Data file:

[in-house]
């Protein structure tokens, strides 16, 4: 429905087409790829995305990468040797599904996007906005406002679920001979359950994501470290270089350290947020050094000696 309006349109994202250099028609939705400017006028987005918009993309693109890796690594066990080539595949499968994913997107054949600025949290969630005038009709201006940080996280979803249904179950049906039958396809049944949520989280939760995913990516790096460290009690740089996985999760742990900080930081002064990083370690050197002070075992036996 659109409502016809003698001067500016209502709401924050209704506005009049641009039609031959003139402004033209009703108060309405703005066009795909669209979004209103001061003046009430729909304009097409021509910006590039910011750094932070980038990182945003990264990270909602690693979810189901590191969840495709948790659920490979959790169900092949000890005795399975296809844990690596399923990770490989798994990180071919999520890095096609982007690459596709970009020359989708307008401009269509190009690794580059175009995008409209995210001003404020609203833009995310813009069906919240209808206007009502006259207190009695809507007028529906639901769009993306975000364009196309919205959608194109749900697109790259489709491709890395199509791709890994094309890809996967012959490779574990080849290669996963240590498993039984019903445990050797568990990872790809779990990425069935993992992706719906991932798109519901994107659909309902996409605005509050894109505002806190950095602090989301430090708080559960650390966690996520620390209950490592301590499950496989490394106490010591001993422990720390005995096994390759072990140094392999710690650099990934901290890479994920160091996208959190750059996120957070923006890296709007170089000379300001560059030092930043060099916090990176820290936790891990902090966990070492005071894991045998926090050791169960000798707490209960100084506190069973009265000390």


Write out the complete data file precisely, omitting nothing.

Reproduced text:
[in-house]
């Protein structure tokens, strides 16, 4: 429905087409790829995305990468040797599904996007906005406002679920001979359950994501470290270089350290947020050094000696 309006349109994202250099028609939705400017006028987005918009993309693109890796690594066990080539595949499968994913997107054949600025949290969630005038009709201006940080996280979803249904179950049906039958396809049944949520989280939760995913990516790096460290009690740089996985999760742990900080930081002064990083370690050197002070075992036996 659109409502016809003698001067500016209502709401924050209704506005009049641009039609031959003139402004033209009703108060309405703005066009795909669209979004209103001061003046009430729909304009097409021509910006590039910011750094932070980038990182945003990264990270909602690693979810189901590191969840495709948790659920490979959790169900092949000890005795399975296809844990690596399923990770490989798994990180071919999520890095096609982007690459596709970009020359989708307008401009269509190009690794580059175009995008409209995210001003404020609203833009995310813009069906919240209808206007009502006259207190009695809507007028529906639901769009993306975000364009196309919205959608194109749900697109790259489709491709890395199509791709890994094309890809996967012959490779574990080849290669996963240590498993039984019903445990050797568990990872790809779990990425069935993992992706719906991932798109519901994107659909309902996409605005509050894109505002806190950095602090989301430090708080559960650390966690996520620390209950490592301590499950496989490394106490010591001993422990720390005995096994390759072990140094392999710690650099990934901290890479994920160091996208959190750059996120957070923006890296709007170089000379300001560059030092930043060099916090990176820290936790891990902090966990070492005071894991045998926090050791169960000798707490209960100084506190069973009265000390």